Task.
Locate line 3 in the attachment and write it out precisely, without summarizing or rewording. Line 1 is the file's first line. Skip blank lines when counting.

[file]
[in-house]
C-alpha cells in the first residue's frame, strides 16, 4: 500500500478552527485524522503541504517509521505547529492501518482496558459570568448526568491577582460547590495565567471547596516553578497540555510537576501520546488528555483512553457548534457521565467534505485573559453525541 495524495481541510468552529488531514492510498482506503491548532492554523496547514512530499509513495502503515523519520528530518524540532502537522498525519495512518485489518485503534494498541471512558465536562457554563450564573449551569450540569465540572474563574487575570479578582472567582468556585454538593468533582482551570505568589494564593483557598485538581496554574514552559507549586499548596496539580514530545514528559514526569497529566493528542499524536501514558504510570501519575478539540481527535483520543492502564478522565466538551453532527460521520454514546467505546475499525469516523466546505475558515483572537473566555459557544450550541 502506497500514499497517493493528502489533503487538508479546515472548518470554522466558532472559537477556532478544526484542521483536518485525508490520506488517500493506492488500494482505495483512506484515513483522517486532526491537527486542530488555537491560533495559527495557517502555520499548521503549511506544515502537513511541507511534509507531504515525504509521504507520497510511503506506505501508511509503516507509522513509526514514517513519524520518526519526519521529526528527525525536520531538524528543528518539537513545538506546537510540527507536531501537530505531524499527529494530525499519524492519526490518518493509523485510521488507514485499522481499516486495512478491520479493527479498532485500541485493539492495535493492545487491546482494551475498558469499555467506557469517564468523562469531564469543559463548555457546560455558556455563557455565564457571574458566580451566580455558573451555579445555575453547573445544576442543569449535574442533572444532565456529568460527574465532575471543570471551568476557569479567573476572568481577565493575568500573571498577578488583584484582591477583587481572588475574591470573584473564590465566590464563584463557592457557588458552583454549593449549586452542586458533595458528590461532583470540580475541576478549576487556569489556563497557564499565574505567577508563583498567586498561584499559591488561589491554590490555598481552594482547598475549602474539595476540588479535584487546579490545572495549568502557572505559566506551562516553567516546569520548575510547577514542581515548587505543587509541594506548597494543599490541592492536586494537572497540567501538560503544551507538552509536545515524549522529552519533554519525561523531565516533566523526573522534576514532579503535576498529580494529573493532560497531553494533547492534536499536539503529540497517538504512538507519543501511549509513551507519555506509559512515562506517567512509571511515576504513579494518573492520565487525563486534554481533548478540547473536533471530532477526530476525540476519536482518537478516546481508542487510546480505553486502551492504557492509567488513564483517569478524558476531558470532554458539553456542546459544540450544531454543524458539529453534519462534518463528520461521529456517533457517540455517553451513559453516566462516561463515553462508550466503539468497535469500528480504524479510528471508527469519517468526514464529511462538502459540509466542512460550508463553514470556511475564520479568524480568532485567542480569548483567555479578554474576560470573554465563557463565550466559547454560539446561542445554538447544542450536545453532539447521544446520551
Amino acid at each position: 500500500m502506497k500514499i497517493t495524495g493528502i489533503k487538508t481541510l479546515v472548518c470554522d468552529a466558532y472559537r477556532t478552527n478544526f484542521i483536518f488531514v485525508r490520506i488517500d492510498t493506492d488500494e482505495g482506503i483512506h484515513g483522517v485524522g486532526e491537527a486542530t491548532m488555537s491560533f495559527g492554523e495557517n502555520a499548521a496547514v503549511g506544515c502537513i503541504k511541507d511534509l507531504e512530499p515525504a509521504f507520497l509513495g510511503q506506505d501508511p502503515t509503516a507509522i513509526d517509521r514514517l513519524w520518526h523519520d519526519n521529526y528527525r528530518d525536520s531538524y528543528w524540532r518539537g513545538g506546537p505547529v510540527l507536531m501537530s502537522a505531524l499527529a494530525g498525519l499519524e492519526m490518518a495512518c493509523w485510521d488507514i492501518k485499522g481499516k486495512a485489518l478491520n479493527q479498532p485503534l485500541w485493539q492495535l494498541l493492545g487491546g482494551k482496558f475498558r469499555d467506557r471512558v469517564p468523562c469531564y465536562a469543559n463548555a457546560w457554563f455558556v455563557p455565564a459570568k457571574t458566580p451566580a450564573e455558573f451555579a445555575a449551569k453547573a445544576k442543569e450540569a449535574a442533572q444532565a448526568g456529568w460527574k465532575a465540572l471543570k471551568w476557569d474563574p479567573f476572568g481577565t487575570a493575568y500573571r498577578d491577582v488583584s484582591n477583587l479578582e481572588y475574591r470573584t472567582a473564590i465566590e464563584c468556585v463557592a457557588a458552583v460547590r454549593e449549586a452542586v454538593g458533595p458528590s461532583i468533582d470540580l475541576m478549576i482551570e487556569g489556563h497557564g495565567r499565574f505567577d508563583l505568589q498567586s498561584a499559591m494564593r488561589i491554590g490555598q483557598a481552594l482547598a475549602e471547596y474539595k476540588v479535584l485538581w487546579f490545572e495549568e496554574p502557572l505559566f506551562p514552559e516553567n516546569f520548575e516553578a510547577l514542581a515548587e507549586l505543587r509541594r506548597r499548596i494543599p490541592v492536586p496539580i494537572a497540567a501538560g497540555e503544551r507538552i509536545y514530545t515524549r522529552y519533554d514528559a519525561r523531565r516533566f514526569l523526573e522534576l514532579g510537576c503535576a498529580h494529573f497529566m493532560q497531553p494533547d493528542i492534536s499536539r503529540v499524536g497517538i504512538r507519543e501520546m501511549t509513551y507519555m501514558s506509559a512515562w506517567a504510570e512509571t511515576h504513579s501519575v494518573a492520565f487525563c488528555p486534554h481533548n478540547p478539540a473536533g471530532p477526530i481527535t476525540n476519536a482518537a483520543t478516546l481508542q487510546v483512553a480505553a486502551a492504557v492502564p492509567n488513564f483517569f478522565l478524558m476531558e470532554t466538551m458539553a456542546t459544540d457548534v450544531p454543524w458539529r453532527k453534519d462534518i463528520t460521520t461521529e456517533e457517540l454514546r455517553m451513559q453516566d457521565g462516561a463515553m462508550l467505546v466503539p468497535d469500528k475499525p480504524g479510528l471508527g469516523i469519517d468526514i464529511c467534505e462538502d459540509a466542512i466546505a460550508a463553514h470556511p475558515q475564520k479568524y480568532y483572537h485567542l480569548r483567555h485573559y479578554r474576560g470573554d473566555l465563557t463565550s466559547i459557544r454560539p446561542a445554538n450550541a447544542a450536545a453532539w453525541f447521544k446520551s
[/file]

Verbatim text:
Amino acid at each position: 500500500m502506497k500514499i497517493t495524495g493528502i489533503k487538508t481541510l479546515v472548518c470554522d468552529a466558532y472559537r477556532t478552527n478544526f484542521i483536518f488531514v485525508r490520506i488517500d492510498t493506492d488500494e482505495g482506503i483512506h484515513g483522517v485524522g486532526e491537527a486542530t491548532m488555537s491560533f495559527g492554523e495557517n502555520a499548521a496547514v503549511g506544515c502537513i503541504k511541507d511534509l507531504e512530499p515525504a509521504f507520497l509513495g510511503q506506505d501508511p502503515t509503516a507509522i513509526d517509521r514514517l513519524w520518526h523519520d519526519n521529526y528527525r528530518d525536520s531538524y528543528w524540532r518539537g513545538g506546537p505547529v510540527l507536531m501537530s502537522a505531524l499527529a494530525g498525519l499519524e492519526m490518518a495512518c493509523w485510521d488507514i492501518k485499522g481499516k486495512a485489518l478491520n479493527q479498532p485503534l485500541w485493539q492495535l494498541l493492545g487491546g482494551k482496558f475498558r469499555d467506557r471512558v469517564p468523562c469531564y465536562a469543559n463548555a457546560w457554563f455558556v455563557p455565564a459570568k457571574t458566580p451566580a450564573e455558573f451555579a445555575a449551569k453547573a445544576k442543569e450540569a449535574a442533572q444532565a448526568g456529568w460527574k465532575a465540572l471543570k471551568w476557569d474563574p479567573f476572568g481577565t487575570a493575568y500573571r498577578d491577582v488583584s484582591n477583587l479578582e481572588y475574591r470573584t472567582a473564590i465566590e464563584c468556585v463557592a457557588a458552583v460547590r454549593e449549586a452542586v454538593g458533595p458528590s461532583i468533582d470540580l475541576m478549576i482551570e487556569g489556563h497557564g495565567r499565574f505567577d508563583l505568589q498567586s498561584a499559591m494564593r488561589i491554590g490555598q483557598a481552594l482547598a475549602e471547596y474539595k476540588v479535584l485538581w487546579f490545572e495549568e496554574p502557572l505559566f506551562p514552559e516553567n516546569f520548575e516553578a510547577l514542581a515548587e507549586l505543587r509541594r506548597r499548596i494543599p490541592v492536586p496539580i494537572a497540567a501538560g497540555e503544551r507538552i509536545y514530545t515524549r522529552y519533554d514528559a519525561r523531565r516533566f514526569l523526573e522534576l514532579g510537576c503535576a498529580h494529573f497529566m493532560q497531553p494533547d493528542i492534536s499536539r503529540v499524536g497517538i504512538r507519543e501520546m501511549t509513551y507519555m501514558s506509559a512515562w506517567a504510570e512509571t511515576h504513579s501519575v494518573a492520565f487525563c488528555p486534554h481533548n478540547p478539540a473536533g471530532p477526530i481527535t476525540n476519536a482518537a483520543t478516546l481508542q487510546v483512553a480505553a486502551a492504557v492502564p492509567n488513564f483517569f478522565l478524558m476531558e470532554t466538551m458539553a456542546t459544540d457548534v450544531p454543524w458539529r453532527k453534519d462534518i463528520t460521520t461521529e456517533e457517540l454514546r455517553m451513559q453516566d457521565g462516561a463515553m462508550l467505546v466503539p468497535d469500528k475499525p480504524g479510528l471508527g469516523i469519517d468526514i464529511c467534505e462538502d459540509a466542512i466546505a460550508a463553514h470556511p475558515q475564520k479568524y480568532y483572537h485567542l480569548r483567555h485573559y479578554r474576560g470573554d473566555l465563557t463565550s466559547i459557544r454560539p446561542a445554538n450550541a447544542a450536545a453532539w453525541f447521544k446520551s